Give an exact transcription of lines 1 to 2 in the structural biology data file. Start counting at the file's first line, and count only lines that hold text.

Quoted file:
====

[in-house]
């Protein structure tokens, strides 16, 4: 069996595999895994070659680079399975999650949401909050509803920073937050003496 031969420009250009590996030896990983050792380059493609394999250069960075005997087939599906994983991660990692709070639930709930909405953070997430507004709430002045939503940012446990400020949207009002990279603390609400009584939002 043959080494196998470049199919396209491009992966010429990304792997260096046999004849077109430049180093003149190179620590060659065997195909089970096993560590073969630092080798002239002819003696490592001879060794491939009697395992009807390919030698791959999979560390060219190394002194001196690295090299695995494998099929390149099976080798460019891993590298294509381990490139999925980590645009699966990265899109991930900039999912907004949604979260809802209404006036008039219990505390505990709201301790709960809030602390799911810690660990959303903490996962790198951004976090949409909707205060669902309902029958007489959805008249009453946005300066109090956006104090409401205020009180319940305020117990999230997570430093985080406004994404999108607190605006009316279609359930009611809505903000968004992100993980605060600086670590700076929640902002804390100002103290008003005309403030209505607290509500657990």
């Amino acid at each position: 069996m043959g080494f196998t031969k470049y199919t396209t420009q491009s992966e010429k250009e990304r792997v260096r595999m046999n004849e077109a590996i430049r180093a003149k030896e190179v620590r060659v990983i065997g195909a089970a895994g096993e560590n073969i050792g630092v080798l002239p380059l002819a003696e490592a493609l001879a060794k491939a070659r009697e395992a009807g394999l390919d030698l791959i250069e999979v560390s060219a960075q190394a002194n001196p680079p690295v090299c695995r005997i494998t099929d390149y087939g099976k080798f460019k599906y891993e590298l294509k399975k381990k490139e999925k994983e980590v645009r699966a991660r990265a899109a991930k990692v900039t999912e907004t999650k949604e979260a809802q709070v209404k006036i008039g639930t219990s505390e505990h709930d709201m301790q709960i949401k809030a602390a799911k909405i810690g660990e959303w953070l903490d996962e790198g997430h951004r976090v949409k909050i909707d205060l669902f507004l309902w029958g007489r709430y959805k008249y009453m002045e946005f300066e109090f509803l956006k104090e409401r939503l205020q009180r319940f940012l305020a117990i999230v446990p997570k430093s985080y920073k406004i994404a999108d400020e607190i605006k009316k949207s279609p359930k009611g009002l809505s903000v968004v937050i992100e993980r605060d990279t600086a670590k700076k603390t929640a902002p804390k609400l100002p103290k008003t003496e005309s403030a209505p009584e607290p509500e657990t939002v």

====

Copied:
[in-house]
């Protein structure tokens, strides 16, 4: 069996595999895994070659680079399975999650949401909050509803920073937050003496 031969420009250009590996030896990983050792380059493609394999250069960075005997087939599906994983991660990692709070639930709930909405953070997430507004709430002045939503940012446990400020949207009002990279603390609400009584939002 043959080494196998470049199919396209491009992966010429990304792997260096046999004849077109430049180093003149190179620590060659065997195909089970096993560590073969630092080798002239002819003696490592001879060794491939009697395992009807390919030698791959999979560390060219190394002194001196690295090299695995494998099929390149099976080798460019891993590298294509381990490139999925980590645009699966990265899109991930900039999912907004949604979260809802209404006036008039219990505390505990709201301790709960809030602390799911810690660990959303903490996962790198951004976090949409909707205060669902309902029958007489959805008249009453946005300066109090956006104090409401205020009180319940305020117990999230997570430093985080406004994404999108607190605006009316279609359930009611809505903000968004992100993980605060600086670590700076929640902002804390100002103290008003005309403030209505607290509500657990």